Having difficult conversations is an important part of parenting. While it may be tempting to avoid talks that you know may be uncomfortable or lead to arguments, being able to have these conversations keeps the lines of communication open in families. When we avoid tough topics, it can lead to feelings of secrecy or confusion around those issues. It is important to remember that if we do not have these conversations, our kids will look to outside influences such as the internet or friends for their education. Parents can properly educate their children by engaging in conversations, even when it is hard.
The teenage years can be especially challenging because our teens are able to engage in media independently. They are beginning to spend more time with their peers than their family, and their priorities begin to shift. When talking to your teen, there a few key points to keep in mind:
- Choose the Right Time: The teenage years often contain high emotions. They may feel defensive about their opinions or assume that their parents are going to belittle them. Choose a time and place where you know your teen will feel calm and comfortable. Maybe that’s going for a walk or a drive in the car. Let them know that you want to hear their opinions and that they will not be judged for what they share.
- Be Honest: You aren’t expected to know everything. If your teen brings up a challenging question and you don’t have the answer right away, it’s OK to let them know that you’d like to do some research before you have a discussion. You can even consider researching the topic together. It’s also OK to admit that a topic is awkward and hard to explain. You can acknowledge that even though the conversation might be difficult, you still want to have it because it is important.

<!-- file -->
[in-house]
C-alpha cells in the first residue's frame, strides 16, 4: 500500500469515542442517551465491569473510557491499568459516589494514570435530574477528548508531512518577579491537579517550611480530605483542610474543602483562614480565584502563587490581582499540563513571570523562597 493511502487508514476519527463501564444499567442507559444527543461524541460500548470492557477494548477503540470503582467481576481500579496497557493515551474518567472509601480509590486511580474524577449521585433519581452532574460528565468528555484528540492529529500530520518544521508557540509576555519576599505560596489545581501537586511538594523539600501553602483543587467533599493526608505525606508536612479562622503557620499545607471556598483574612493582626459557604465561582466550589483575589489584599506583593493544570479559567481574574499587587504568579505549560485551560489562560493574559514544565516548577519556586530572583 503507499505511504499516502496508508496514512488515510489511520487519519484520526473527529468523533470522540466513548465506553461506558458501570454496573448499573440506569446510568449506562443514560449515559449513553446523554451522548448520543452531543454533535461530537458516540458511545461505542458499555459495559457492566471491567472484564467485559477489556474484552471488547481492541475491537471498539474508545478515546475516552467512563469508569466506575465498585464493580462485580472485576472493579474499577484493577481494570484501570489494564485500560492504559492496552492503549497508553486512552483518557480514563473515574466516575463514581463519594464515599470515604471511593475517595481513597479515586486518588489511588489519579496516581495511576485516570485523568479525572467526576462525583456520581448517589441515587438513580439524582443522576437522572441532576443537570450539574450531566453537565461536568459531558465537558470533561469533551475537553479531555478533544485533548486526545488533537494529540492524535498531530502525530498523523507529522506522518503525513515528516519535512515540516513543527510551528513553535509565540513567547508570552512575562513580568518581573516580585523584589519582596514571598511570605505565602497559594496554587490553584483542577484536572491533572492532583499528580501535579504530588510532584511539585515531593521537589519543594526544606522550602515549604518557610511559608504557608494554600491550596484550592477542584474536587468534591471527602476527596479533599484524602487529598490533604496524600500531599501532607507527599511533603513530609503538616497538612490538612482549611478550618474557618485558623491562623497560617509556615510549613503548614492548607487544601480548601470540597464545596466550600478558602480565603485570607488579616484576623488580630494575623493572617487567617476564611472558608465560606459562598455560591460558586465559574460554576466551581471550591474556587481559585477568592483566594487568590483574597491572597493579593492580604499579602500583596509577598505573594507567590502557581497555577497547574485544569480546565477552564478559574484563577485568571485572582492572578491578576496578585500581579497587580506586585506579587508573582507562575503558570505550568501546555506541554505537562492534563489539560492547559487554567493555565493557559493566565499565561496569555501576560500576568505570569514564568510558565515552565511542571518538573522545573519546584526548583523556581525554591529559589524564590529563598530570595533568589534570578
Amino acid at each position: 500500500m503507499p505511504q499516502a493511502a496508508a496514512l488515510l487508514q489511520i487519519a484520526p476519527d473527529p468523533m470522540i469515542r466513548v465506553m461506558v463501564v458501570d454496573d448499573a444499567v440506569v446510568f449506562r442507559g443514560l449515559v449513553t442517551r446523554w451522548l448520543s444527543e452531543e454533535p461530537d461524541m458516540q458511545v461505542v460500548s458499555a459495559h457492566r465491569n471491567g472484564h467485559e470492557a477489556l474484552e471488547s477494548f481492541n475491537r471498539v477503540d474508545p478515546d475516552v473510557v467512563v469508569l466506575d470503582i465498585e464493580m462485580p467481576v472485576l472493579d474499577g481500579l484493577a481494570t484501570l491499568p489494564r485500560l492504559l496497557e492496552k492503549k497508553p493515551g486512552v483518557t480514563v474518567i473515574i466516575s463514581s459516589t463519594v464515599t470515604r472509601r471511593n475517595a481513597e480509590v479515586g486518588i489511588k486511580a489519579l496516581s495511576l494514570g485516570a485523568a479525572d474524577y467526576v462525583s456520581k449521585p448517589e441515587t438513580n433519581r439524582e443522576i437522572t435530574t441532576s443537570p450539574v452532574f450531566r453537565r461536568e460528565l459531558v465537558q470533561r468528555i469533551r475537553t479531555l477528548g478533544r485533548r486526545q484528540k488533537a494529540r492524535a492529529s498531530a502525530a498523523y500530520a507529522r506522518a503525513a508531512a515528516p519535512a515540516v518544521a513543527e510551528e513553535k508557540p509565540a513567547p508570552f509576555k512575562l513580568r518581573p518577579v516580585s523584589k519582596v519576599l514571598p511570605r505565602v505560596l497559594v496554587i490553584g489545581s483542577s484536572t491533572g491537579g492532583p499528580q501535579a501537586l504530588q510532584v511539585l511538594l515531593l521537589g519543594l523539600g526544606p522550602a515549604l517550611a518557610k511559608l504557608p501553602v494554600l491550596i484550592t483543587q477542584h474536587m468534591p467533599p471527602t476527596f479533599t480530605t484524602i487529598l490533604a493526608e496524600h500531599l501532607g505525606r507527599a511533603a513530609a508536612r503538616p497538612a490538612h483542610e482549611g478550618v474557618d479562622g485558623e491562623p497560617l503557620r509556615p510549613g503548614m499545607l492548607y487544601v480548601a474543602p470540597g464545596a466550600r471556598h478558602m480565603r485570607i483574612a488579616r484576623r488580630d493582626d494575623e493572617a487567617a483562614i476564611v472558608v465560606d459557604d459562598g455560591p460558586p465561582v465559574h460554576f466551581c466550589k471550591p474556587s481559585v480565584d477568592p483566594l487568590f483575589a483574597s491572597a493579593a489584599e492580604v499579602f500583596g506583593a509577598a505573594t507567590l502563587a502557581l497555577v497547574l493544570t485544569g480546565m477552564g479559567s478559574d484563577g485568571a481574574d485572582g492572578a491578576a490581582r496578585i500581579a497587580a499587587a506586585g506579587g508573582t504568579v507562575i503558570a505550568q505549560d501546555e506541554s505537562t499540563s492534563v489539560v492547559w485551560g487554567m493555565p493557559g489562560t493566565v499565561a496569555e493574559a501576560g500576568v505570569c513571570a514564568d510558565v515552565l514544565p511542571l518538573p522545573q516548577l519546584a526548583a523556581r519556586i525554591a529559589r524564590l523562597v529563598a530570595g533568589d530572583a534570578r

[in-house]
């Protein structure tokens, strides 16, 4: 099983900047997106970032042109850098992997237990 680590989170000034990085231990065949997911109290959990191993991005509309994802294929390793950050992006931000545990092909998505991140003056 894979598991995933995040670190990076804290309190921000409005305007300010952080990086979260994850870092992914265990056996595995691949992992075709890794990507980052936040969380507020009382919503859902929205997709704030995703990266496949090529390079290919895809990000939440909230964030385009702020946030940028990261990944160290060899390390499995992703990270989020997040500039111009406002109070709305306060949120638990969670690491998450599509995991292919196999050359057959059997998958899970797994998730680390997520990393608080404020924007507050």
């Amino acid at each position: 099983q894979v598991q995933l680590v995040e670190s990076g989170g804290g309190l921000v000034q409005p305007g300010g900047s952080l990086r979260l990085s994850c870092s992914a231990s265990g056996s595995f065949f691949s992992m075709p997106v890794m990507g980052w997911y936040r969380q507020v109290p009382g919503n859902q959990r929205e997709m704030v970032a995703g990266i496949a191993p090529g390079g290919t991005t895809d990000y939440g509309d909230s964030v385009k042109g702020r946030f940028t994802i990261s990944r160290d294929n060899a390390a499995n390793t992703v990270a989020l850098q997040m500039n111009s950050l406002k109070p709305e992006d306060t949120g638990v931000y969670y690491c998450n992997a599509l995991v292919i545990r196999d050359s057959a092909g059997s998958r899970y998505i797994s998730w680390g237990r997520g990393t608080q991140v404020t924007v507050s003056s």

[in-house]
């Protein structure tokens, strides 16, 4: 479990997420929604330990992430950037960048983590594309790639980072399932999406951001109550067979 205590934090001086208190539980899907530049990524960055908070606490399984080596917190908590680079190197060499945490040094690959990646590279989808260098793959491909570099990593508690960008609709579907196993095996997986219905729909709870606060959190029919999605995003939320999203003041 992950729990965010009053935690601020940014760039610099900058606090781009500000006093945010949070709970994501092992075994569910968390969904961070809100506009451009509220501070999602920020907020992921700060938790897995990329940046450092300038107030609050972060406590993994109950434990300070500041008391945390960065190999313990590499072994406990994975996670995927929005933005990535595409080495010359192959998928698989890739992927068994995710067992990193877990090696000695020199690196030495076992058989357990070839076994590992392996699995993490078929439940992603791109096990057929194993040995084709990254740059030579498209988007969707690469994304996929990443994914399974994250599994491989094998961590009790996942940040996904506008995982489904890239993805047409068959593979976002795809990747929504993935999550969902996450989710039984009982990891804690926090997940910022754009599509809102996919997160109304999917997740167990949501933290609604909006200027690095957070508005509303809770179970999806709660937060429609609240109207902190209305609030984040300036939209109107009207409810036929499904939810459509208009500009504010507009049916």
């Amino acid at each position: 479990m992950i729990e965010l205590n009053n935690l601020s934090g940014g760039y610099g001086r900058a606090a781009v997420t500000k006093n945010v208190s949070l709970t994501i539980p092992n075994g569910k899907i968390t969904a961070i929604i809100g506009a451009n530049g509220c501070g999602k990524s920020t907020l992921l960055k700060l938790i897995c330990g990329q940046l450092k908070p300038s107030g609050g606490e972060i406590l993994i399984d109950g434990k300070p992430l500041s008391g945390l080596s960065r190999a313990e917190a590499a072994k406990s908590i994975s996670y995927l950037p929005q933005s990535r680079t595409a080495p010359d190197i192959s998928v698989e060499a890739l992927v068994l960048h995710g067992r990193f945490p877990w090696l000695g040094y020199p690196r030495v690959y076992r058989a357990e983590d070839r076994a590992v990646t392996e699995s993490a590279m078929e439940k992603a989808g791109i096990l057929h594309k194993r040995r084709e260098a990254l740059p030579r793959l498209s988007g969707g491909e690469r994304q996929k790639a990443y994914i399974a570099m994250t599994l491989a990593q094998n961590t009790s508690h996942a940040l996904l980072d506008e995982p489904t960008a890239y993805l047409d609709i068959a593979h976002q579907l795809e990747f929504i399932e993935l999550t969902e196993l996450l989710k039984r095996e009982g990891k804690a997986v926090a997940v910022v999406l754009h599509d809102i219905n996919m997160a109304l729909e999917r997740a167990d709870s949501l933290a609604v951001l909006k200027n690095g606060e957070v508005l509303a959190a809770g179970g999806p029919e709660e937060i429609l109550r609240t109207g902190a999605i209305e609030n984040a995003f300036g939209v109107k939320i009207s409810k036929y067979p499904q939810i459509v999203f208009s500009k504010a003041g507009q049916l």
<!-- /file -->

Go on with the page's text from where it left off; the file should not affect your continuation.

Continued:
- Empathy as a Teaching Tool: Encourage your teen to think about how they might react in a challenging situation. For example, if you’re wanting to broach the topic of race and racism, ask them how they might feel if they were excluded or treated differently because of the way they look. Let them talk through the hypothetical situation and what emotions might be involved. If you’re talking to them about being anti-racist, they can explore what they might do if they witness racism in school or other aspects of their lives.
- Check Back In: Difficult conversations don’t just happen once. They are a series of conversations as children grow and develop. Once the lines of communication are open and your teen feels safe having those hard conversations make sure that they know they can always come to you with more questions or concerns.
Solstice East Can Help
The Solstice mission is to support adolescents, and their families, in developing excellence in relationships, influence, character, and health throughout their life journeys. Through relationship-based programming, we help students restore and rebuild healthy, trusting relationships with their families, peers, teachers, and staff. For more information please call (828) 414-2980.